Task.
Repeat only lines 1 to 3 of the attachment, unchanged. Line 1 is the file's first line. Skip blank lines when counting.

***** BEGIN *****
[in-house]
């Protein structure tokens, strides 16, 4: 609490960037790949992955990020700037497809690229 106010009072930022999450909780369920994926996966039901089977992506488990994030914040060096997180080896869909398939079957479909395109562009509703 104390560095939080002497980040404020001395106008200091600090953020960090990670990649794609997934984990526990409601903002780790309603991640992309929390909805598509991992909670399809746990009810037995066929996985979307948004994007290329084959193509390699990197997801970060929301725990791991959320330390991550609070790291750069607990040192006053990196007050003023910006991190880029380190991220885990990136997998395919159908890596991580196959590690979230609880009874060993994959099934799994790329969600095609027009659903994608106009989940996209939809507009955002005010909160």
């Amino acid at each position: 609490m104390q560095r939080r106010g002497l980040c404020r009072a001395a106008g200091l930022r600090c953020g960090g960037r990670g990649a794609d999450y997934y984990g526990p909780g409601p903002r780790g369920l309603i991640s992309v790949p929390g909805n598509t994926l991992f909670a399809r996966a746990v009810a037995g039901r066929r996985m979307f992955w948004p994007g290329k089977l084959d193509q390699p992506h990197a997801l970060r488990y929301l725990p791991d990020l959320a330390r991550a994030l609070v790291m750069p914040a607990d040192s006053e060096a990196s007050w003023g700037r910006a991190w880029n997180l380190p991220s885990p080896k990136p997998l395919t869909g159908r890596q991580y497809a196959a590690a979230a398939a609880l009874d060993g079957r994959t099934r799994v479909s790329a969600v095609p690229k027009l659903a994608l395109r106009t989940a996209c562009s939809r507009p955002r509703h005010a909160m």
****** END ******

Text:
[in-house]
């Protein structure tokens, strides 16, 4: 609490960037790949992955990020700037497809690229 106010009072930022999450909780369920994926996966039901089977992506488990994030914040060096997180080896869909398939079957479909395109562009509703 104390560095939080002497980040404020001395106008200091600090953020960090990670990649794609997934984990526990409601903002780790309603991640992309929390909805598509991992909670399809746990009810037995066929996985979307948004994007290329084959193509390699990197997801970060929301725990791991959320330390991550609070790291750069607990040192006053990196007050003023910006991190880029380190991220885990990136997998395919159908890596991580196959590690979230609880009874060993994959099934799994790329969600095609027009659903994608106009989940996209939809507009955002005010909160």
């Amino acid at each position: 609490m104390q560095r939080r106010g002497l980040c404020r009072a001395a106008g200091l930022r600090c953020g960090g960037r990670g990649a794609d999450y997934y984990g526990p909780g409601p903002r780790g369920l309603i991640s992309v790949p929390g909805n598509t994926l991992f909670a399809r996966a746990v009810a037995g039901r066929r996985m979307f992955w948004p994007g290329k089977l084959d193509q390699p992506h990197a997801l970060r488990y929301l725990p791991d990020l959320a330390r991550a994030l609070v790291m750069p914040a607990d040192s006053e060096a990196s007050w003023g700037r910006a991190w880029n997180l380190p991220s885990p080896k990136p997998l395919t869909g159908r890596q991580y497809a196959a590690a979230a398939a609880l009874d060993g079957r994959t099934r799994v479909s790329a969600v095609p690229k027009l659903a994608l395109r106009t989940a996209c562009s939809r507009p955002r509703h005010a909160m």